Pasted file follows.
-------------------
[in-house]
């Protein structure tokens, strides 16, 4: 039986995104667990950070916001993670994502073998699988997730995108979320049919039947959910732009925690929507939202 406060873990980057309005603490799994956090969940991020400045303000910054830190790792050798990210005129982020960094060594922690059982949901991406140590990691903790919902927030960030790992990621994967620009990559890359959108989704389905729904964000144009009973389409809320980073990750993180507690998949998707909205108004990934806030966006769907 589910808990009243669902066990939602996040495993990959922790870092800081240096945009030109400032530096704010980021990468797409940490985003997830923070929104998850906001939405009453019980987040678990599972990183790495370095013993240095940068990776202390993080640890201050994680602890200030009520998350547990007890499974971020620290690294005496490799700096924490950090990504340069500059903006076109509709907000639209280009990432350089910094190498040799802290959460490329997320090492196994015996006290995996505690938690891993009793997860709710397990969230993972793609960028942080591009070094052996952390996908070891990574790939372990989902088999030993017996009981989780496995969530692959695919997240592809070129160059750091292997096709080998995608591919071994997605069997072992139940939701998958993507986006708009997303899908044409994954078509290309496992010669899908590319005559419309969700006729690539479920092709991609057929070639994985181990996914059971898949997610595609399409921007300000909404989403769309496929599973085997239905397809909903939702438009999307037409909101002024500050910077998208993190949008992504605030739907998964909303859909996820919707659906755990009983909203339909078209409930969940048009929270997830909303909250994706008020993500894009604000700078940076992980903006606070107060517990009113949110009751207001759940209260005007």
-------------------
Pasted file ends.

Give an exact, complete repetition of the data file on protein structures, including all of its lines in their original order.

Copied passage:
[in-house]
């Protein structure tokens, strides 16, 4: 039986995104667990950070916001993670994502073998699988997730995108979320049919039947959910732009925690929507939202 406060873990980057309005603490799994956090969940991020400045303000910054830190790792050798990210005129982020960094060594922690059982949901991406140590990691903790919902927030960030790992990621994967620009990559890359959108989704389905729904964000144009009973389409809320980073990750993180507690998949998707909205108004990934806030966006769907 589910808990009243669902066990939602996040495993990959922790870092800081240096945009030109400032530096704010980021990468797409940490985003997830923070929104998850906001939405009453019980987040678990599972990183790495370095013993240095940068990776202390993080640890201050994680602890200030009520998350547990007890499974971020620290690294005496490799700096924490950090990504340069500059903006076109509709907000639209280009990432350089910094190498040799802290959460490329997320090492196994015996006290995996505690938690891993009793997860709710397990969230993972793609960028942080591009070094052996952390996908070891990574790939372990989902088999030993017996009981989780496995969530692959695919997240592809070129160059750091292997096709080998995608591919071994997605069997072992139940939701998958993507986006708009997303899908044409994954078509290309496992010669899908590319005559419309969700006729690539479920092709991609057929070639994985181990996914059971898949997610595609399409921007300000909404989403769309496929599973085997239905397809909903939702438009999307037409909101002024500050910077998208993190949008992504605030739907998964909303859909996820919707659906755990009983909203339909078209409930969940048009929270997830909303909250994706008020993500894009604000700078940076992980903006606070107060517990009113949110009751207001759940209260005007």